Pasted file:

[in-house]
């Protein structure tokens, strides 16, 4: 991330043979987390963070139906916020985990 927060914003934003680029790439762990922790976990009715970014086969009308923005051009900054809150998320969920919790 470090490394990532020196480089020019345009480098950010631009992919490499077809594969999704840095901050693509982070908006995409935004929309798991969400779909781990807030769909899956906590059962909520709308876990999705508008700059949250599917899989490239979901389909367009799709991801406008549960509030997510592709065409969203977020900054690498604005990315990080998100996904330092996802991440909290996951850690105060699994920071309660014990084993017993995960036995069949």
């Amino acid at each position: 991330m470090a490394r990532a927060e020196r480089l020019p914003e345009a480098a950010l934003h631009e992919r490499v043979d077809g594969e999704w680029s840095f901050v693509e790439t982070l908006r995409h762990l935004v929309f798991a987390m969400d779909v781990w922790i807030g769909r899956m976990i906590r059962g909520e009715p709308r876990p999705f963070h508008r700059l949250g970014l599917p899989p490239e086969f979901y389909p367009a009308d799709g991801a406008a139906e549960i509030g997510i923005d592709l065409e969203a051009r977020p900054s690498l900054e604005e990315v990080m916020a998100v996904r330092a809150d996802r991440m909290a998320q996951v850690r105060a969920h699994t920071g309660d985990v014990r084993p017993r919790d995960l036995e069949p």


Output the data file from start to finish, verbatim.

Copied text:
[in-house]
């Protein structure tokens, strides 16, 4: 991330043979987390963070139906916020985990 927060914003934003680029790439762990922790976990009715970014086969009308923005051009900054809150998320969920919790 470090490394990532020196480089020019345009480098950010631009992919490499077809594969999704840095901050693509982070908006995409935004929309798991969400779909781990807030769909899956906590059962909520709308876990999705508008700059949250599917899989490239979901389909367009799709991801406008549960509030997510592709065409969203977020900054690498604005990315990080998100996904330092996802991440909290996951850690105060699994920071309660014990084993017993995960036995069949």
């Amino acid at each position: 991330m470090a490394r990532a927060e020196r480089l020019p914003e345009a480098a950010l934003h631009e992919r490499v043979d077809g594969e999704w680029s840095f901050v693509e790439t982070l908006r995409h762990l935004v929309f798991a987390m969400d779909v781990w922790i807030g769909r899956m976990i906590r059962g909520e009715p709308r876990p999705f963070h508008r700059l949250g970014l599917p899989p490239e086969f979901y389909p367009a009308d799709g991801a406008a139906e549960i509030g997510i923005d592709l065409e969203a051009r977020p900054s690498l900054e604005e990315v990080m916020a998100v996904r330092a809150d996802r991440m909290a998320q996951v850690r105060a969920h699994t920071g309660d985990v014990r084993p017993r919790d995960l036995e069949p």